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David Evans cs.virginia/evans

David Evans cs.virginia/evans

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David Evans cs.virginia/evans

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  1. Lecture 8: Hashing David Evans http://www.cs.virginia.edu/evans Note: only 3 people (out of 4) have voted that notes are useful. I won’t make notes (regularly) until at least 10 people do. CS588: Security and Privacy University of Virginia Computer Science

  2. Remote Coin Flipping (Ch 1) Picks random x Bob Alice f (x) Picks “odd” or “even” Alice wins if x does not match Bob’s pick “odd” or “even” Checks f (x) matches value received in step 1 x University of Virginia CS 588

  3. Magic Function f • One Way: • For every integer x, easy to compute f(x) • Given f (x), hard to find any information about x • Collision Resistant: • “Impossible” to find pair (x, y) where x y and f (x)=f (y) University of Virginia CS 588

  4. Normal CS Hashing “dog” “neanderthal” “horse” H (char s[]) = (s[0] – ‘a’) mod 10 University of Virginia CS 588

  5. Regular Hash Functions • Many-to-one: maps a large number of values to a small number of hash values • Even distribution: for typical data sets, P(H(x) = n) = 1/N where N is the number of hash values and n = 0 .. N – 1. • Efficient: H(x) is easy to compute. How well does H (char s[]) = (s[0] – ‘a’) mod 10 satisfy these properties? University of Virginia CS 588

  6. Cryptographic Hash Functions • One-way: for given h, it is hard to find x such that H(x) = h. • Collision resistance: Weak collision resistance: given x, it is hard to find y  x such that H(y) = H(x). Strong collision resistance: it is hard to find any x and y  x such that H(y) = H(x). University of Virginia CS 588

  7. Fair Remote Coin Flipping? What goes wrong if f is not one-way? What goes wrong if f is not weak collision resistant? What goes wrong if f is not strong collision resistant? Picks random x Bob Alice f (x) Picks “odd” or “even” Alice wins if x does not match Bob’s pick “odd” or “even” Checks f (x) matches value received in step 1 x University of Virginia CS 588

  8. Using Hashes • Alice wants to send Bob and “I owe you” message. • Bob should be able to show the message to a judge to compel Alice to pay up. • Bob should not be able to make his own “I owe you” from Alice, or change the contents of the one she sent him. University of Virginia CS 588

  9. IOU Protocol (Attempt 1) M H(M) Bob Alice M H(M) Hmmm...Bob can just make up M and H(M)! Judge University of Virginia CS 588

  10. IOU Protocol (Attempt 2) M EKA[H(M)] Bob Alice secret key KA M EKA[H(M)] Can Bob cheat? Shared secret KA Can Alice cheat? Yes, send Bob: M, junk. Judge will think Bob cheated! Judge knows KA University of Virginia CS 588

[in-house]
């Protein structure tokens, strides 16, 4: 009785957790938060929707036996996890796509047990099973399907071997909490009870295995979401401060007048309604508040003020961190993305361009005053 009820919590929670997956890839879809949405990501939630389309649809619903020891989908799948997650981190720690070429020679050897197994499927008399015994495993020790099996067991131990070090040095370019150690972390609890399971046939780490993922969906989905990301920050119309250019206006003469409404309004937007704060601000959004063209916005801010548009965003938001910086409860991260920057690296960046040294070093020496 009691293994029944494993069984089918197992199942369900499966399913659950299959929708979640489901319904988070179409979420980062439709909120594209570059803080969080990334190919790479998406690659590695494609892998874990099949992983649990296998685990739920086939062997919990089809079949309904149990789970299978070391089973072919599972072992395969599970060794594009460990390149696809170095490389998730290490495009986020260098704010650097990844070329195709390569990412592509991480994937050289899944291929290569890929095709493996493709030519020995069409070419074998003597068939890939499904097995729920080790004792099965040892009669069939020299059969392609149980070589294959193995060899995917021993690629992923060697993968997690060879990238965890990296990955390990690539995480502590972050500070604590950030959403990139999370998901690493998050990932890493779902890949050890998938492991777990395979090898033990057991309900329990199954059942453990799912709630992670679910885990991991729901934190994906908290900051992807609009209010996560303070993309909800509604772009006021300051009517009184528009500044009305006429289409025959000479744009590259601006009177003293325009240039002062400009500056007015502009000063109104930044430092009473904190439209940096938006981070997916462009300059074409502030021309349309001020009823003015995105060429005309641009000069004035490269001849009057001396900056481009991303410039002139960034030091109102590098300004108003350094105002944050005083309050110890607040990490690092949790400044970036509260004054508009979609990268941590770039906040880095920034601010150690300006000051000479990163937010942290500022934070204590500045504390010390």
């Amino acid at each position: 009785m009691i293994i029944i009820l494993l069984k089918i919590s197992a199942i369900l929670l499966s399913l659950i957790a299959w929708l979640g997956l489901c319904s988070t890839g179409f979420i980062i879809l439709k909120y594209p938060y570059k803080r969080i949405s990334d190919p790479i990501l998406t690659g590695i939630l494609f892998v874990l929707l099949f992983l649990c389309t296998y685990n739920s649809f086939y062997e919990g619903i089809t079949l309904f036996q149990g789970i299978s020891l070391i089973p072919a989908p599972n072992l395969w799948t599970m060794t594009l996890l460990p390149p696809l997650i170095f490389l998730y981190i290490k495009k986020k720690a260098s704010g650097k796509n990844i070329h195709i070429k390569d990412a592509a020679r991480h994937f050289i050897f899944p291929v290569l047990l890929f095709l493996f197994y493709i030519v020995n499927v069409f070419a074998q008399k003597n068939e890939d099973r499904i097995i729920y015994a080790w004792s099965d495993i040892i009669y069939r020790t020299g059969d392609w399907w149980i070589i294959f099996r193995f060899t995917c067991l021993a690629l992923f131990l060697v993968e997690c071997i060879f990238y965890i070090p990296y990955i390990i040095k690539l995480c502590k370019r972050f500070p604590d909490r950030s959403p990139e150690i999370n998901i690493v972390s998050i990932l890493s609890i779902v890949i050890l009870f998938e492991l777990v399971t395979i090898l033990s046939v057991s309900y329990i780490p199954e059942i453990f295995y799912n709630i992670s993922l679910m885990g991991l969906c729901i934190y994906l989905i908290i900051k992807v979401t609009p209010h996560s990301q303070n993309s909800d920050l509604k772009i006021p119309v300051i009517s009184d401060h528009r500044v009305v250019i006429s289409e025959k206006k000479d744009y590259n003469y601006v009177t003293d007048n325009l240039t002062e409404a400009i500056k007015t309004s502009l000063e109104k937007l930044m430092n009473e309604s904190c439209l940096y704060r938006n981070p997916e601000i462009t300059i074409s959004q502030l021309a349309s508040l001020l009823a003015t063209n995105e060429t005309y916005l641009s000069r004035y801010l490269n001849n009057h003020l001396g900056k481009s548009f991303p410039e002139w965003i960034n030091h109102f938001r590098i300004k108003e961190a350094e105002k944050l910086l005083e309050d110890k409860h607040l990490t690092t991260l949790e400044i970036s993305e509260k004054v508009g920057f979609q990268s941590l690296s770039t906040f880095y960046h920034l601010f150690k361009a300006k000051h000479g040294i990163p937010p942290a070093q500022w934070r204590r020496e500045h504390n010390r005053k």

11. IOU Protocol (Attempt 3) M EKRA[H(M)] Bob Alice knows KUA {KUA, KRA} M EKRA[H(M)] Why not just use EKRA[M]? Bob can verify H(M) by decrypting, but cannot forge M, EKRA[H(M)] pair without knowing KRA. Known public-key encyrption algorithms are slow Judge knows KUA University of Virginia CS 588

  12. No Collision Resistance • Suppose we use: H (char s[]) = (s[0] – ‘a’) mod 10 • Alice sends Bob: “I, Alice, owe Bob $2.”, EKRA[H (M)] • Bob sends Judge: “I, Alice, owe Bob $2000000.”, EKRA[H (M)] • Judge validates EKUA[EKRA[H (M)]] = H(“I, Alice, owe Bob $2000000.”) and makes Alice pay. University of Virginia CS 588

  13. Weak Collision Resistance • Given x, it should be hard to find y  x such that H(y) = H(x). • Similar to a block cipher except no need for secret key: • Changing any bit of x should change most of H(x). • The mapping between x and H(x) should be confusing (complex and non-linear). University of Virginia CS 588

  14. A Better Hash Function? • H(x) = DES (x, 0) • Weak collision resistance? • Given x, it should be hard to find y  x such that H(y) = H(x). • Yes – DES is one-to-one. (These is no such y.) • A good hash function? • No, its output is as big as the message! University of Virginia CS 588

  15. What we need: • Produce small number of bits (say 64) that depend on the whole message in a confusing, non-linear way. • Have we seen anything like this? University of Virginia CS 588

  16. Cipher Block Chaining Pn P2 P1   IV  ... DES K DES DES K K Cn C2 C1 Use last ciphertext block as hash. Depends on all plaintext blocks. University of Virginia CS 588

  17. Actual Hashing Algorithms • Based on cipher block chaining • No need for secret key or IV (just use 0) • Don’t use DES • Performance • Better to use bigger blocks • MD5 [Rivest92] – 512 bit blocks, produces 128-bit hash • SHA [NIST95] – 512 bit blocks, 160-bit hash University of Virginia CS 588

  18. Why big hashes? • 3DES is (probably) secure with 64-bit blocks, why do secure hash functions need at least 128 bit digests? • 64 bits is fine for weak collision resistance, but we need strong collision resistance too. University of Virginia CS 588

  19. Strong Collision Resistance • It is hard to find any x and y  x such that H(y) = H(x). • Difference from weak: • Attacker gets to choose both x and y, not just y. • Scenario: • Suppose Bob gets to write IOU message, send it to Alice, and she signs it. University of Virginia CS 588

  20. Cryptographic Hash Functions • Many-to-one: compresses • Even distribution: P(H(x) = n) = 1/N • Efficient: H(x) is easy to compute. • One-way: given H(x), hard to find x • Collision resistance: Weak collision resistance: given x, it is hard to find y  x such that H(y) = H(x). Strong collision resistance: it is hard to find any x and y  x such that H(y) = H(x). University of Virginia CS 588

  21. IOU Request Protocol x EKRA[H(x)] Bob Alice knows KUA {KUA, KRA} y EKRA[H(x)] Bob picks x and y such that H(x) = H(y). Judge knows KUA University of Virginia CS 588

  22. Finding x and y Bob generates 210 different agreeable (to Alice) xi messages: I, { Alice | Alice Hacker | Alice P. Hacker | Ms. A. Hacker }, { owe | agree to pay } Bob { the sum of | the amount of } { $2 | $2.00 | 2 dollars | two dollars } { by | before } { January 1st | 1 Jan | 1/1 | 1-1 } { 2006 | 2006 AD}. University of Virginia CS 588